The Life Cycle of a Mineral Deposit-A Teachers Guide for Hands-On Mineral Education Activities [pdf]

Whats a mineral deposit? How is it formed? These and many other questions are answered between the pages of this useful and informative teacher's guide dealing with the life cycle of a mineral deposit. This 40-page guide was written by Dave Frank, John Galloway, and Ken Assmus and published first in 2005. Created under the auspices and direction of the US Geological Survey, the guide covers topics like the use of mineral resources in everyday life, and how minerals are mined. Within the guide, teachers can also make use of ten different activity-based learning exercises that can be used to educate students on basic geologic concepts and the processes of finding and identifying resources from any given mineral deposit. The guide is rounded out by the inclusion of an appendix of key terms. [KMG] [pdf]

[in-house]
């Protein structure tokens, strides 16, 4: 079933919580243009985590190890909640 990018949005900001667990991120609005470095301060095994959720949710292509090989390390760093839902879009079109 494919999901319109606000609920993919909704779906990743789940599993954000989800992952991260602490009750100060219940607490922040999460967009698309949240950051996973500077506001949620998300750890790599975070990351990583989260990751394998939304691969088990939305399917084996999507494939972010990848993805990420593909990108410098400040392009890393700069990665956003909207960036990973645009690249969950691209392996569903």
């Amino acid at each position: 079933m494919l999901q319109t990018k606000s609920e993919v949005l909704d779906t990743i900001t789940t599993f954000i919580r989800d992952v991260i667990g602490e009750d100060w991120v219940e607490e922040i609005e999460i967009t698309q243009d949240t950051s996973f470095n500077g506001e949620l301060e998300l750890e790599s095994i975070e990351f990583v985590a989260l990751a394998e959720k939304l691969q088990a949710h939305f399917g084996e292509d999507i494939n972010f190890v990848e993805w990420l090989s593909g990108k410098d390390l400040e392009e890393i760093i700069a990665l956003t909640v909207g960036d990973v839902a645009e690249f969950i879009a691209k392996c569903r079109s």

E.O. Wilson may be the best-known academic working on the biology of ants, though it is likely that most myrmecologists will find this site rather helpful and interesting. The site and its database are maintained by staff members at the American Museum of Natural History and the Ohio State University. As their website proclaims, they are moving "Towards the 12,000 species!", and visitors can search the database by taxon or author, and visitors can also avail themselves of the help feature. The site also includes a very helpful collection of ant-related websites, along with links to related blogs. For casual visitors, the site also provides an answer to the question "How many ants are there?" and actual lists of the ants of the world. [KMG]